The final notable reason for why the film works so well is how Argento, for the most part, tends to eschew traditional horror movie plot elements. Admittedly, there are two or three brutal murders, and the two we see at the beginning are as nasty a horror movie death scene as you could ask for. However, afterwards he tends to employ plot elements that focus more on the unnatural evil of the villains than the deaths themselves. The death of the blind piano player is more atmospheric than brutal, as he’s stalked by something unseen through the empty nighttime streets only to die by a completely unexpected agent. Personally, the maggot scene always causes me to cringe, and the scene where Suzy falls sick and collapses while dancing is one that I find very identifiable. Admittedly, that last one probably owes much to my own medical experiences; but it’s still very well done.

So in conclusion, Suspiria is less a conventional horror movie than a living nightmare on celluloid. There is little logic to much that goes on, but that actually enhances greatly the general feeling of unreality. If you’re interested in a truly great work of horror movie art, and can deal with the fact that it doesn’t follow what most of us consider a traditional plot, make sure you see this one.

One-Eyed Monster (2008)

The Movie: Ten people, including veteran porn stars Ron Jeremy and Veronica Hart (playing themselves), head up into the Northern California mountains to make an adult film. All the weather predictions indicate that a huge blizzard is going to hit them, so the cast and crew are pretty much resigned to being snowed in for the weekend. However, that’s only a small part of what they’re going to have to deal with.

That night, when Ron goes outside for some fresh air between takes, a weird, glowing light falls out of the sky. It heads straight for Ron, and hits him head on. Ron heads back inside feeling a little ill, but the real problems begin when they start rolling again. Suddenly, Ron starts spasming uncontrollably, then collapses and dies. When the crew checks his body, they find that a rather important part is missing; his penis. A check of the film reveals that it seems to have detached it itself from his body and wondered off.

The detached organ very quickly proves itself to be deadly. It seems that some alien force hijacked it, and is using the body part for some nefarious plan. What’s worse, it’s quick to kill whoever gets in its way. Trapped by the blizzard, the surviving cast and crew try to figure a way to trap and destroy the organ. However, this is no ordinary detached, alien-possessed penis, this detached, alien-possessed penis used to belong to Ron Jeremy; who was known for having the biggest and strongest one in the industry…

The Review:

I have a theory. It’s a little way-out, but I saw a dick scurry out of a tailpipe today so I’m willing to consider just about everything.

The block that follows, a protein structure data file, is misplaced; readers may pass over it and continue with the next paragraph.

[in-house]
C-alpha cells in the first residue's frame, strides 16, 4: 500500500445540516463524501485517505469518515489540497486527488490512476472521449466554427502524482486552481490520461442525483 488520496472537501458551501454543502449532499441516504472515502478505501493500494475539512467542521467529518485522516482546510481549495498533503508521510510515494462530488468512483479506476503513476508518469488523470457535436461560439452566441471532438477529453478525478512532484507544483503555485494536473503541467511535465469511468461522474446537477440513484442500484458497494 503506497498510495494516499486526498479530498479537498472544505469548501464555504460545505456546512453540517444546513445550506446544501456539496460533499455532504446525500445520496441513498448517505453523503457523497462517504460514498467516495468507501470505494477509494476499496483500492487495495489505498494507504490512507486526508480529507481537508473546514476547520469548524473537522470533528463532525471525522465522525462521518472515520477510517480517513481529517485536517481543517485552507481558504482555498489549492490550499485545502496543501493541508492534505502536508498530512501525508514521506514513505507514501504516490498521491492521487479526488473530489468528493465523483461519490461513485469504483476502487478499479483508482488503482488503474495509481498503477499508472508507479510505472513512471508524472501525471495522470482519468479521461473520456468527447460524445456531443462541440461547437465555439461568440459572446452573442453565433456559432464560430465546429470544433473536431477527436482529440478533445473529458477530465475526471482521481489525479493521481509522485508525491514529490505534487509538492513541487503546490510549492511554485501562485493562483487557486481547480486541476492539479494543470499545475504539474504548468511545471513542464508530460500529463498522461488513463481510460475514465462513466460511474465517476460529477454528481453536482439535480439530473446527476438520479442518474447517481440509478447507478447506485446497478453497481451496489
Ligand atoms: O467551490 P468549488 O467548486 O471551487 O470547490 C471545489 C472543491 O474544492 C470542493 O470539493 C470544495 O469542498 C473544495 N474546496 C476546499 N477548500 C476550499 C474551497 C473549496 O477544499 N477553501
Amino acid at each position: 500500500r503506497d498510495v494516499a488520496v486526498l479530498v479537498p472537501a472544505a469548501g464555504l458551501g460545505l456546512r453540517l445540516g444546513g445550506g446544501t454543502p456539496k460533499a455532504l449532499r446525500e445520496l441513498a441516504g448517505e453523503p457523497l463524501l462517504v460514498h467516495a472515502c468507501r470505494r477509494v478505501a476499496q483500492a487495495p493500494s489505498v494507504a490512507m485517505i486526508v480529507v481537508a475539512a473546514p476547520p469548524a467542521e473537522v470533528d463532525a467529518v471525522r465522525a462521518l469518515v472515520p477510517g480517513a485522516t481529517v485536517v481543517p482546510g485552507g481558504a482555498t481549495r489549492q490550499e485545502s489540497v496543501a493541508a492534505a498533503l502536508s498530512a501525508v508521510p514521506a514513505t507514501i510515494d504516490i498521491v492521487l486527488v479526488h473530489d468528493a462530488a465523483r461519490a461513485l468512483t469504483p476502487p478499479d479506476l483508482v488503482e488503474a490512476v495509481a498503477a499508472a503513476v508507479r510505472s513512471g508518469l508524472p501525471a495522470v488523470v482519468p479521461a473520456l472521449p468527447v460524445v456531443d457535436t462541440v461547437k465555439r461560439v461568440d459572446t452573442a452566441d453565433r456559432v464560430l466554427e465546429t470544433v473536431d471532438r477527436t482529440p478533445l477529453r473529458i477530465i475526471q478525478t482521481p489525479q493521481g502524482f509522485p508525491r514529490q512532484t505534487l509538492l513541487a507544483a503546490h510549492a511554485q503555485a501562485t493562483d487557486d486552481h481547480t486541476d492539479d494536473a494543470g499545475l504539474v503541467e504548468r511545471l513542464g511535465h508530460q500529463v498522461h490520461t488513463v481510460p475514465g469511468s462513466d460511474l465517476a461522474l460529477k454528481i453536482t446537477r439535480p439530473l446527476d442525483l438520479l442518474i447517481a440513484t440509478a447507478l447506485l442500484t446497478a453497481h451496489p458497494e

I’m in the habit of watching the movie previews on my DVDs, and that’s how I discovered this particular little gem. Said preview showed what, at first, appeared to be yet another generic spam in a cabin movie; a small group of people are trapped in an isolated location with a murderous creature, individual or force. However, my interest grew when I realized that this particular group was the cast and crew for and ‘adult’ film, and that the monster was a detached penis possessed by an alien force. The title, One-Eyed Monster, just cemented things; for obvious reasons, I had to see this movie. If the reasons aren’t obvious to you, you must be new to this blog. That’s okay, just take some time to go through some of my older reviews and you’ll get it. Thanks for reading, by the way; it’s good to have you.

I should probably start by disabusing my readers of the idea that One-Eyed Monster is in any way a pornographic movie. Simply put, it’s not. There’s barely any nudity or (implied) sex, the ‘porn’ elements are only plot devices, and the ‘monster’ is obviously special effects. At least, I hope it is. One-Eyed Monster is, at its core, a spam in a cabin flick. For the most part it hits all the usual notes of that subgenre, but there are some interesting exceptions.

One of the two main exceptions is the who and how of the monster’s victims. There are a few exceptions (flaming asshole characters always get it in these movies, it’s just a question of when), but for the most part we don’t know beforehand who will live and who will die. The black guy doesn’t get it first, there’s no wacky practical joker to attempt a prank on the wrong person, and ironically (or maybe not, considering who the characters are), how sexual an individual is has no relevance on their life expectancy. On the one hand, we get a sense of suspense absent from the survival horror flicks where it’s obvious from the beginning who has the big target on their ass. On the other, the whole character’s sex life not having any relevance on their life expectancy means that this movie lacks the judgmental “they deserved it” attitude we find in so many horror movies; which I, personally, find refreshing.